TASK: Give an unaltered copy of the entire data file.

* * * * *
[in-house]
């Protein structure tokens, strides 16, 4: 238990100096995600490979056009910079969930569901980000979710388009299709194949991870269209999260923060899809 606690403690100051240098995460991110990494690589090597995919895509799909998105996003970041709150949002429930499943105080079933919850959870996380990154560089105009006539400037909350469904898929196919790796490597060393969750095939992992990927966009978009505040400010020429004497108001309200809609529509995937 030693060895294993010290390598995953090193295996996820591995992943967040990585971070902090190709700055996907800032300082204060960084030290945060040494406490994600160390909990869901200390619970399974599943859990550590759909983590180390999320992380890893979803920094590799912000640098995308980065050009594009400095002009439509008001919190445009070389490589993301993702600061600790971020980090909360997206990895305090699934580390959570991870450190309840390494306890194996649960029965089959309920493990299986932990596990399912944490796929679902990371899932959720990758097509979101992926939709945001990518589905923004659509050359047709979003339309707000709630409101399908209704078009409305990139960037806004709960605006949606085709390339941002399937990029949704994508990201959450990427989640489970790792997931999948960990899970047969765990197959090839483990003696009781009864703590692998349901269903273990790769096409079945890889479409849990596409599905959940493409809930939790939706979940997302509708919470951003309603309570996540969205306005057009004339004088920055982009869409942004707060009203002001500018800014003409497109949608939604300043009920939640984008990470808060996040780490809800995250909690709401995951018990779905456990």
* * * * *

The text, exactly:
[in-house]
């Protein structure tokens, strides 16, 4: 238990100096995600490979056009910079969930569901980000979710388009299709194949991870269209999260923060899809 606690403690100051240098995460991110990494690589090597995919895509799909998105996003970041709150949002429930499943105080079933919850959870996380990154560089105009006539400037909350469904898929196919790796490597060393969750095939992992990927966009978009505040400010020429004497108001309200809609529509995937 030693060895294993010290390598995953090193295996996820591995992943967040990585971070902090190709700055996907800032300082204060960084030290945060040494406490994600160390909990869901200390619970399974599943859990550590759909983590180390999320992380890893979803920094590799912000640098995308980065050009594009400095002009439509008001919190445009070389490589993301993702600061600790971020980090909360997206990895305090699934580390959570991870450190309840390494306890194996649960029965089959309920493990299986932990596990399912944490796929679902990371899932959720990758097509979101992926939709945001990518589905923004659509050359047709979003339309707000709630409101399908209704078009409305990139960037806004709960605006949606085709390339941002399937990029949704994508990201959450990427989640489970790792997931999948960990899970047969765990197959090839483990003696009781009864703590692998349901269903273990790769096409079945890889479409849990596409599905959940493409809930939790939706979940997302509708919470951003309603309570996540969205306005057009004339004088920055982009869409942004707060009203002001500018800014003409497109949608939604300043009920939640984008990470808060996040780490809800995250909690709401995951018990779905456990």